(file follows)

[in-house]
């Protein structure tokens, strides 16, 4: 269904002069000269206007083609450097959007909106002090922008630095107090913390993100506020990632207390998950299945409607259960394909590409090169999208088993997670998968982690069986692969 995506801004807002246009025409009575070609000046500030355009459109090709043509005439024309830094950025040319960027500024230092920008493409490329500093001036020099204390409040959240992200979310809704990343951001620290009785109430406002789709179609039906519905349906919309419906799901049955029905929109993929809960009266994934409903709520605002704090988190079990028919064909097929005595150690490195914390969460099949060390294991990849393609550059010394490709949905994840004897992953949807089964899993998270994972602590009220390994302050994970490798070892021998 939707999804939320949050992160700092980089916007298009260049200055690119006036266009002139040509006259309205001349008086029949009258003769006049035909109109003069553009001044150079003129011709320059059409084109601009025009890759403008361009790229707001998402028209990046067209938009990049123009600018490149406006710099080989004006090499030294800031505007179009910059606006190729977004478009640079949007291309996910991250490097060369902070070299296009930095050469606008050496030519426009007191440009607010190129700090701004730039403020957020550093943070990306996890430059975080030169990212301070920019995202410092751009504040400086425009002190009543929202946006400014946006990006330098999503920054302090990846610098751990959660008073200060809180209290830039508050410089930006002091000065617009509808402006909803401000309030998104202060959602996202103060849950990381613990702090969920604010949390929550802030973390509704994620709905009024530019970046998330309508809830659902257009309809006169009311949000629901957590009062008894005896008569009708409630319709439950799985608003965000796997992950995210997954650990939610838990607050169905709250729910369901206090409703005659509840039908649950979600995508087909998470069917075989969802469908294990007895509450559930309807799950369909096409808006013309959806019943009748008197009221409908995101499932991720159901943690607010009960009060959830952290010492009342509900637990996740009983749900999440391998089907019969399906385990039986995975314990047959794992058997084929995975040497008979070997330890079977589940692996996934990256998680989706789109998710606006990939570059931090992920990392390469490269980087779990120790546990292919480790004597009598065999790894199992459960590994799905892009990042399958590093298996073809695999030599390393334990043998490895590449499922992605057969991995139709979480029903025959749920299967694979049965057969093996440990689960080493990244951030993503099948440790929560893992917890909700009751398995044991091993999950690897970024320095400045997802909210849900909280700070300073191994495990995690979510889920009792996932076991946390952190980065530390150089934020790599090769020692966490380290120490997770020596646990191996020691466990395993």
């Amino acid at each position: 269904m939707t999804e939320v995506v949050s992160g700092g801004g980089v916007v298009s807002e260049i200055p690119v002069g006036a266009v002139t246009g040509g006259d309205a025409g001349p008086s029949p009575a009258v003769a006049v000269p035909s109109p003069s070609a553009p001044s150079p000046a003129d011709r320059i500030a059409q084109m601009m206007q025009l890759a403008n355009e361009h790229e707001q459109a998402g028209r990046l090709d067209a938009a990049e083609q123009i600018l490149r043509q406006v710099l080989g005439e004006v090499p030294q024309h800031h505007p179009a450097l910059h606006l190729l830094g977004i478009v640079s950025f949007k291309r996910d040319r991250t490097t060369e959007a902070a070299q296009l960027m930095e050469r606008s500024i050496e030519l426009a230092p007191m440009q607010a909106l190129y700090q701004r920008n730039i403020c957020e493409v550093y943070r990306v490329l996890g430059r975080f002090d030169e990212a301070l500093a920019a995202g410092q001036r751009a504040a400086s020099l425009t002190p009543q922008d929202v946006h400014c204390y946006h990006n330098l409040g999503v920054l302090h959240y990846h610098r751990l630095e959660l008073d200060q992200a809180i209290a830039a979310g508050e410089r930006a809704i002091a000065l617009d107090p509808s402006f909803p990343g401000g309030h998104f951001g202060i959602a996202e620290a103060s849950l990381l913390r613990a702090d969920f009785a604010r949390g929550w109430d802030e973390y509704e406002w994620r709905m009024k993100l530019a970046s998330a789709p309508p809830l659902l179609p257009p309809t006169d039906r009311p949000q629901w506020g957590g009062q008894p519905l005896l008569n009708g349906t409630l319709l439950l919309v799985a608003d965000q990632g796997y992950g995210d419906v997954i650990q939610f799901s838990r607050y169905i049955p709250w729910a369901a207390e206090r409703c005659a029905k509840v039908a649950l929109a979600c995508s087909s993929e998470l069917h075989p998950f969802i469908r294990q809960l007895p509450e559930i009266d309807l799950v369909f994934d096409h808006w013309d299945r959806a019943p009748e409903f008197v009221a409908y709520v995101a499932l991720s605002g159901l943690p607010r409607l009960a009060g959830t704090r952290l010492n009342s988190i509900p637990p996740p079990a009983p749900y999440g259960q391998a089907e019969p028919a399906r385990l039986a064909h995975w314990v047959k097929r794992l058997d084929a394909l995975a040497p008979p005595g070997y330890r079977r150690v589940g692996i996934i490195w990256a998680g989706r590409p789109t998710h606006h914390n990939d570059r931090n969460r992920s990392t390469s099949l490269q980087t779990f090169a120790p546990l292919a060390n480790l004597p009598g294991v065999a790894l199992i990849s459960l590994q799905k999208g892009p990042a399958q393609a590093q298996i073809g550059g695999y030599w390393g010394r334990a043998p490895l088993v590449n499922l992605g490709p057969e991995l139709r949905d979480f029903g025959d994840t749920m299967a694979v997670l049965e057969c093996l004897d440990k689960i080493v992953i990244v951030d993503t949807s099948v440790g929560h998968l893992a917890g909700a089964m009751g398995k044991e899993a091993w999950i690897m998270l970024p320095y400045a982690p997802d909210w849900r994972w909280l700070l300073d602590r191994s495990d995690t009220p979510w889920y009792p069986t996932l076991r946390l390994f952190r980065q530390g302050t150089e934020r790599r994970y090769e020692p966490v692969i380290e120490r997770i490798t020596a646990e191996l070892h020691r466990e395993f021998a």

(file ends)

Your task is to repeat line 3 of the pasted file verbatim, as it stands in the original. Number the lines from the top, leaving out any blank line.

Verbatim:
């Amino acid at each position: 269904m939707t999804e939320v995506v949050s992160g700092g801004g980089v916007v298009s807002e260049i200055p690119v002069g006036a266009v002139t246009g040509g006259d309205a025409g001349p008086s029949p009575a009258v003769a006049v000269p035909s109109p003069s070609a553009p001044s150079p000046a003129d011709r320059i500030a059409q084109m601009m206007q025009l890759a403008n355009e361009h790229e707001q459109a998402g028209r990046l090709d067209a938009a990049e083609q123009i600018l490149r043509q406006v710099l080989g005439e004006v090499p030294q024309h800031h505007p179009a450097l910059h606006l190729l830094g977004i478009v640079s950025f949007k291309r996910d040319r991250t490097t060369e959007a902070a070299q296009l960027m930095e050469r606008s500024i050496e030519l426009a230092p007191m440009q607010a909106l190129y700090q701004r920008n730039i403020c957020e493409v550093y943070r990306v490329l996890g430059r975080f002090d030169e990212a301070l500093a920019a995202g410092q001036r751009a504040a400086s020099l425009t002190p009543q922008d929202v946006h400014c204390y946006h990006n330098l409040g999503v920054l302090h959240y990846h610098r751990l630095e959660l008073d200060q992200a809180i209290a830039a979310g508050e410089r930006a809704i002091a000065l617009d107090p509808s402006f909803p990343g401000g309030h998104f951001g202060i959602a996202e620290a103060s849950l990381l913390r613990a702090d969920f009785a604010r949390g929550w109430d802030e973390y509704e406002w994620r709905m009024k993100l530019a970046s998330a789709p309508p809830l659902l179609p257009p309809t006169d039906r009311p949000q629901w506020g957590g009062q008894p519905l005896l008569n009708g349906t409630l319709l439950l919309v799985a608003d965000q990632g796997y992950g995210d419906v997954i650990q939610f799901s838990r607050y169905i049955p709250w729910a369901a207390e206090r409703c005659a029905k509840v039908a649950l929109a979600c995508s087909s993929e998470l069917h075989p998950f969802i469908r294990q809960l007895p509450e559930i009266d309807l799950v369909f994934d096409h808006w013309d299945r959806a019943p009748e409903f008197v009221a409908y709520v995101a499932l991720s605002g159901l943690p607010r409607l009960a009060g959830t704090r952290l010492n009342s988190i509900p637990p996740p079990a009983p749900y999440g259960q391998a089907e019969p028919a399906r385990l039986a064909h995975w314990v047959k097929r794992l058997d084929a394909l995975a040497p008979p005595g070997y330890r079977r150690v589940g692996i996934i490195w990256a998680g989706r590409p789109t998710h606006h914390n990939d570059r931090n969460r992920s990392t390469s099949l490269q980087t779990f090169a120790p546990l292919a060390n480790l004597p009598g294991v065999a790894l199992i990849s459960l590994q799905k999208g892009p990042a399958q393609a590093q298996i073809g550059g695999y030599w390393g010394r334990a043998p490895l088993v590449n499922l992605g490709p057969e991995l139709r949905d979480f029903g025959d994840t749920m299967a694979v997670l049965e057969c093996l004897d440990k689960i080493v992953i990244v951030d993503t949807s099948v440790g929560h998968l893992a917890g909700a089964m009751g398995k044991e899993a091993w999950i690897m998270l970024p320095y400045a982690p997802d909210w849900r994972w909280l700070l300073d602590r191994s495990d995690t009220p979510w889920y009792p069986t996932l076991r946390l390994f952190r980065q530390g302050t150089e934020r790599r994970y090769e020692p966490v692969i380290e120490r997770i490798t020596a646990e191996l070892h020691r466990e395993f021998a």